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One of the most amazing experiences I had was in El Paso speaking at their “Help. I’ve taken a break from travelling for at least a few months at the beginning of this year for some personal time.
Jonathan finished the welding program and is a certified welder now so he’s looking for a new job and life in general is just wonderful!
Posted in on Monday, January 9, 2012 PM by Jennifer Happy New Year 2012!
I feel so blessed by having your continued support, prayers, and positive thoughts!
I check my e-mail and read my guestbook daily on the website, and I really thank each of you who have used your voice in expressing your feelings & emotions and those that have shared your personal experiences and stories of survival with me.
I hope that with this time off, I’ll have more time to blog and keep you all updated!
Dating or Domestic violence is a pattern of controlling or coercive behavior by one individual to maintain power and control over another in an intimate relationship.
From there I travelled to Denver, CO – El Paso, TX – South Padre Island, TX – and finally, Galloway, NJ. To be able to stand up and show a room full of people that “it’ll be okay” and see the hope in their eyes is an indescribable feeling.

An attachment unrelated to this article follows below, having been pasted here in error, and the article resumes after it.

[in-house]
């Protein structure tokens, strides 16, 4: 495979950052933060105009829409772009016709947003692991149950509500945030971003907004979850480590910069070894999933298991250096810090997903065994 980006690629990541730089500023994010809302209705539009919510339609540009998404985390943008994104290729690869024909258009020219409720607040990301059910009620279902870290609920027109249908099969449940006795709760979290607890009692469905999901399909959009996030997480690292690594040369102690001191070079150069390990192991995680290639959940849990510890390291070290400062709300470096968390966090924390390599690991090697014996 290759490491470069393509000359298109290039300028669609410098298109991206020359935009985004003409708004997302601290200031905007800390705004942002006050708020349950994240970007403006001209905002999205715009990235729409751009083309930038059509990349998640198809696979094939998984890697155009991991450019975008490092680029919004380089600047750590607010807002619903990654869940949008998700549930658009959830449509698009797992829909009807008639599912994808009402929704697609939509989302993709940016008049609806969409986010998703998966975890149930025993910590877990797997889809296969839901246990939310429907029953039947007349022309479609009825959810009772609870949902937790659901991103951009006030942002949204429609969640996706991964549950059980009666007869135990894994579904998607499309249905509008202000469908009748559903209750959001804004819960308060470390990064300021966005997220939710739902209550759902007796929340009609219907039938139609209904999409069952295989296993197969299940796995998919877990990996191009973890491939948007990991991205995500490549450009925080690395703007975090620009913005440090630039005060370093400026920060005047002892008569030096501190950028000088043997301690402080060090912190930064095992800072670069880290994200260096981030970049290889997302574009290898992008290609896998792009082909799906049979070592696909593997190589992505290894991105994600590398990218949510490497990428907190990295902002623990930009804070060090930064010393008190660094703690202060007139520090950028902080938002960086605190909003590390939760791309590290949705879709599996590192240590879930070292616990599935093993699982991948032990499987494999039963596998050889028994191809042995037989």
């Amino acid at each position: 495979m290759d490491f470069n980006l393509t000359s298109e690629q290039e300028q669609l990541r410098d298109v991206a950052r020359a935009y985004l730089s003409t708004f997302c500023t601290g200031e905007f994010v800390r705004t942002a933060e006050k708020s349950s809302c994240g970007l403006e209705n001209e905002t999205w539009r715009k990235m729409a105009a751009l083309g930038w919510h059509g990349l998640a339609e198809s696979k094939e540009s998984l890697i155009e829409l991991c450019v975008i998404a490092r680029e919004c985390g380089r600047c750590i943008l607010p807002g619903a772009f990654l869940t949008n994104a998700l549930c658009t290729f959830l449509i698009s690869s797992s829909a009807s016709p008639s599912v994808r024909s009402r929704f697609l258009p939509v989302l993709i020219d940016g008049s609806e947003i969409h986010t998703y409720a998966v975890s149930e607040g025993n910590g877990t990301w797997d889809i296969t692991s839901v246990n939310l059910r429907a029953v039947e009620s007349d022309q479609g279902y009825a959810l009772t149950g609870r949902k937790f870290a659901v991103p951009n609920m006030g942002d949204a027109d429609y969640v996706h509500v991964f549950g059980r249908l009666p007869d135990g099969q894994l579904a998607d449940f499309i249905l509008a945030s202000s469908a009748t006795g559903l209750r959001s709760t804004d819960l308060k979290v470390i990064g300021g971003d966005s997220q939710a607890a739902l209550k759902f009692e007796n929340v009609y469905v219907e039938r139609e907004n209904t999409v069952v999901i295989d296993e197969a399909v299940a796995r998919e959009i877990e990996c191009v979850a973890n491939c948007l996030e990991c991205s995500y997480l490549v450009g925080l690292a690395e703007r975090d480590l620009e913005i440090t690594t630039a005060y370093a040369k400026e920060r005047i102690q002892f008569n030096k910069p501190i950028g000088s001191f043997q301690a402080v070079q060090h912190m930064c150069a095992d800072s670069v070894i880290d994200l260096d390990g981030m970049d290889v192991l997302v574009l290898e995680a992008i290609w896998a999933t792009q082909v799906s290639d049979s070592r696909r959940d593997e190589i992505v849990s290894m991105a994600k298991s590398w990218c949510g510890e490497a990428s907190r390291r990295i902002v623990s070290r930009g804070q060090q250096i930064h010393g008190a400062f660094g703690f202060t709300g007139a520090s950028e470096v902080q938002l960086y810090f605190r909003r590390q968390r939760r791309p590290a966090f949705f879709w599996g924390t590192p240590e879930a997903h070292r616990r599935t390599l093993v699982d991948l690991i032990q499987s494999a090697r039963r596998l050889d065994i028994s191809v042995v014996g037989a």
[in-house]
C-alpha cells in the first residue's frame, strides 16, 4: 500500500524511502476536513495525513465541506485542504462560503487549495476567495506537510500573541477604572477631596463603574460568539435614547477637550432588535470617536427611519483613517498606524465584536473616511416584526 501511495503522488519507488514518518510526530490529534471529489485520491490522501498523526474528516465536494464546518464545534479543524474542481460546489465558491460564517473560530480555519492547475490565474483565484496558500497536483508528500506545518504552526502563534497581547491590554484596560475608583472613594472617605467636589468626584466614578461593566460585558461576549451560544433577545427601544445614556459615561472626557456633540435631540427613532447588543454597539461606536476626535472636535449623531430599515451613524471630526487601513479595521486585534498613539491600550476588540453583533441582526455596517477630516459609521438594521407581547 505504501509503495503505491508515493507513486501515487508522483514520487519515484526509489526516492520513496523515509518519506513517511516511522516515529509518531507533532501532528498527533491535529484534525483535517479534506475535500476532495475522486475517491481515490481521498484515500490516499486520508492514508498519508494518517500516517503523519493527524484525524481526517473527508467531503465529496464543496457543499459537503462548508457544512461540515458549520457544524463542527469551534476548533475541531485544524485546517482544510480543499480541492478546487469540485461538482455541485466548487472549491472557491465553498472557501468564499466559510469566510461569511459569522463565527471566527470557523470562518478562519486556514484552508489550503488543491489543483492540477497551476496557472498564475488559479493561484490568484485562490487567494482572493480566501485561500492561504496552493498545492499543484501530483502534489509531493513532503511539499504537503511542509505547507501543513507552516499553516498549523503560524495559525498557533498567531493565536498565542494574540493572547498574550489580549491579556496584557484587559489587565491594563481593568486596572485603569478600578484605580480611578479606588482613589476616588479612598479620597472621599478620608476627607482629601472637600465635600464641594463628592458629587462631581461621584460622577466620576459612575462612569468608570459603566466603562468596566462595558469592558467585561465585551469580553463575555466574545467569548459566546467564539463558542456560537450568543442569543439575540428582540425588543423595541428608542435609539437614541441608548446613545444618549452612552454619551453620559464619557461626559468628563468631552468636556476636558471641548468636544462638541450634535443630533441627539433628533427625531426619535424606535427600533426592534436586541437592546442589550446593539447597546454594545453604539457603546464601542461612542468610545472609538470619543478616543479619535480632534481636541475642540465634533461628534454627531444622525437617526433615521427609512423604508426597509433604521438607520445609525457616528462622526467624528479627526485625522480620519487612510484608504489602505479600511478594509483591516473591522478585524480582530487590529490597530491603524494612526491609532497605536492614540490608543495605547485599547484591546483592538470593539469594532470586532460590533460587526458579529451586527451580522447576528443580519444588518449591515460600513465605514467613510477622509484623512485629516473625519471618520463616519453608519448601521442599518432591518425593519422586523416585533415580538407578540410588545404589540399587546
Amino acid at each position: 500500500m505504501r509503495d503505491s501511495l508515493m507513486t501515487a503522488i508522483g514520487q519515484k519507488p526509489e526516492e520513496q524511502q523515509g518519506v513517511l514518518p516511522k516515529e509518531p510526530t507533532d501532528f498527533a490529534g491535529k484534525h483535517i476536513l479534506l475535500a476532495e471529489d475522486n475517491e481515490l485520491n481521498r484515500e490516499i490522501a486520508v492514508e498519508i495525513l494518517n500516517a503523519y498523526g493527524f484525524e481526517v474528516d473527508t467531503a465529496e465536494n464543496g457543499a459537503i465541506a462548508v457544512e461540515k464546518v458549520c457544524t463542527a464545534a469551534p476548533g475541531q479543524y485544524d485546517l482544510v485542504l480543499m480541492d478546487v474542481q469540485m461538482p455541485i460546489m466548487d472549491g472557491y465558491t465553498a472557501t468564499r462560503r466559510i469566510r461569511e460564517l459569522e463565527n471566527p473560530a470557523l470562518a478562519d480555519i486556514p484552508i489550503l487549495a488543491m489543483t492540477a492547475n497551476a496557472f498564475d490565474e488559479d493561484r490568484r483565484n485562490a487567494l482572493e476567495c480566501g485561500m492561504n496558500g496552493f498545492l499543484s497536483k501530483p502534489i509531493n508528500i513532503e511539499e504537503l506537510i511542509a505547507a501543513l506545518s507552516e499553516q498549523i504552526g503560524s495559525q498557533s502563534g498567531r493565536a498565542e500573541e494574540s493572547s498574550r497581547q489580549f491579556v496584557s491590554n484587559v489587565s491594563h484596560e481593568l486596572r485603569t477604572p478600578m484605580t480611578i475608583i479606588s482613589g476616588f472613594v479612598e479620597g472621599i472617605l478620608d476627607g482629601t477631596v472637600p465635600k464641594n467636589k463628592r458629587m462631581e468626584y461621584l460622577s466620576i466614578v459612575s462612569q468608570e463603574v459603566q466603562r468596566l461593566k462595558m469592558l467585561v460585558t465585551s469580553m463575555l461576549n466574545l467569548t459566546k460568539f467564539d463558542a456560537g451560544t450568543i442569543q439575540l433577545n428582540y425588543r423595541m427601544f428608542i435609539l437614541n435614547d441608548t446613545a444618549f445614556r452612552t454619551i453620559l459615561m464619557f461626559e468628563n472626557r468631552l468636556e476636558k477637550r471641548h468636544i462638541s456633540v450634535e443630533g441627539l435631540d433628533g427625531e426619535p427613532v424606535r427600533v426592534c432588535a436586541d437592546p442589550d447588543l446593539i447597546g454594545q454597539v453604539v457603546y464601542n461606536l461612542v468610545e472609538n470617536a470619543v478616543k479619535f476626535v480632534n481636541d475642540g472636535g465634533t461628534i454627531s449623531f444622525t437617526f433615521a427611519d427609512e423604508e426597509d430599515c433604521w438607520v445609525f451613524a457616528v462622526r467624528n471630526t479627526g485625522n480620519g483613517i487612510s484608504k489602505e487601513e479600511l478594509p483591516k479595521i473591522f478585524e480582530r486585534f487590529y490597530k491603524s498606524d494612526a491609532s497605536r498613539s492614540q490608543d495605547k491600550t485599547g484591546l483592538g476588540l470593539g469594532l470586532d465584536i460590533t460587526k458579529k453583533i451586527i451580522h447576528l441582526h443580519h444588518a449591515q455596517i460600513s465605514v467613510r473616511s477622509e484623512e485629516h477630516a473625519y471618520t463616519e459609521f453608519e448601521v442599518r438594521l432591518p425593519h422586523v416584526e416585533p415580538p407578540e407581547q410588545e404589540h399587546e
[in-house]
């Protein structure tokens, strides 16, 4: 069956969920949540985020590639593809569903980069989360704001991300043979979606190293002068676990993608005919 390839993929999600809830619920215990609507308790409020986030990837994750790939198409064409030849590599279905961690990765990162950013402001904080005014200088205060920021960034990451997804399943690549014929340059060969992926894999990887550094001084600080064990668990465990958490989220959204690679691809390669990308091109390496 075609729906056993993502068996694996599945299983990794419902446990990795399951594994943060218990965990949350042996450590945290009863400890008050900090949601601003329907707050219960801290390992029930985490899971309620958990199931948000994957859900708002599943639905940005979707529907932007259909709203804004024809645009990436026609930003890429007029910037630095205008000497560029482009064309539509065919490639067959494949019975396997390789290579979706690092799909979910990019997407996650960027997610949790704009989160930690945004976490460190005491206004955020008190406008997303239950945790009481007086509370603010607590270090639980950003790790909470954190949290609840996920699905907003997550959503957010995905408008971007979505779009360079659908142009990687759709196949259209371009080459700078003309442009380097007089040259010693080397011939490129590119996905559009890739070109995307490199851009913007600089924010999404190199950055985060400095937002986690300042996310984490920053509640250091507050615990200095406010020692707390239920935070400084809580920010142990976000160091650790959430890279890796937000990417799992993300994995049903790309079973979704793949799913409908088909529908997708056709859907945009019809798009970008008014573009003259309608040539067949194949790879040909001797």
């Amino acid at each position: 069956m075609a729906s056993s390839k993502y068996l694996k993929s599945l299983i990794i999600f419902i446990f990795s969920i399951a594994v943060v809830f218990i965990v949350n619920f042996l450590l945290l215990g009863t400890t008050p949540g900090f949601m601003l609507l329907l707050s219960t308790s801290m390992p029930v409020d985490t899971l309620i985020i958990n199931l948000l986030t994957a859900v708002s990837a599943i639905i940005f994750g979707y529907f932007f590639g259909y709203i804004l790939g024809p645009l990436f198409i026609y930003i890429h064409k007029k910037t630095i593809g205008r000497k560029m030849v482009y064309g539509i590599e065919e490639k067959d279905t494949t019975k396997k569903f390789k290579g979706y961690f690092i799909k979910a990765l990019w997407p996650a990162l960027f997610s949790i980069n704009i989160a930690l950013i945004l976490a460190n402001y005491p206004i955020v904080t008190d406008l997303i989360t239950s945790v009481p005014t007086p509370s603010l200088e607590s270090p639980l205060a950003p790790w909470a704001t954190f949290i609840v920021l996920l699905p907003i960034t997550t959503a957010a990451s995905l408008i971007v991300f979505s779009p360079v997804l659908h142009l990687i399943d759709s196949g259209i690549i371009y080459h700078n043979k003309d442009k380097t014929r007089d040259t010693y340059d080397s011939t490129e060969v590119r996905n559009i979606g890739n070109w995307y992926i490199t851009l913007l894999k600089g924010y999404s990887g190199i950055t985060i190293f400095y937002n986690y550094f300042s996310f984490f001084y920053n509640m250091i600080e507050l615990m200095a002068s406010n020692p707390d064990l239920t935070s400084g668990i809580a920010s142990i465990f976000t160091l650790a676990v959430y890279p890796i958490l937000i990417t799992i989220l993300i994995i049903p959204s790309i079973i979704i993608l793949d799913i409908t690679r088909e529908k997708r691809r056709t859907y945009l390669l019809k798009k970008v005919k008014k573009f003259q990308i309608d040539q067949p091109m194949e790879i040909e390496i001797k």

Alot of flying/driving in those last couple of months of the year, but was honored to be able to use my voice and share my story with others. I love what they’re doing in El Paso and I’m hoping after meeting with our head DA, Jack Roady, here in Galveston County, we’ll be able to soon start a yearly conference of our own for crime victims to bring more awareness to our communities in this area…it’s greatly needed and I know will be beneficial and positive in so many ways!There are a variety of gaslighting techniques that an abusive partner might use: Withholding: the abusive partner pretends not to understand or refuses to listen. “I don’t want to hear this again,” or “You’re trying to confuse me.” Countering: the abusive partner questions the victim’s memory of events, even when the victim remembers them accurately. “You’re wrong, you never remember things correctly.” Blocking/Diverting: the abusive partner changes the subject and/or questions the victim’s thoughts. “Is that another crazy idea you got from [friend/family member]?” or “You’re imagining things.” Trivializing: the abusive partner makes the victim’s needs or feelings seem unimportant. “You’re going to get angry over a little thing like that?It is an extremely effective form of emotional abuse that causes a victim to question their own feelings, instincts, and sanity, which gives the abusive partner a lot of power (and we know that abuse is about power and control).Once an abusive partner has broken down the victim’s ability to trust their own perceptions, the victim is more likely to stay in the abusive relationship.It is important to note that NJ law does not strictly define “dating relationship”, meaning that there is no set time limit for how long a couple must have been dating in order for the victim to seek relief under the law.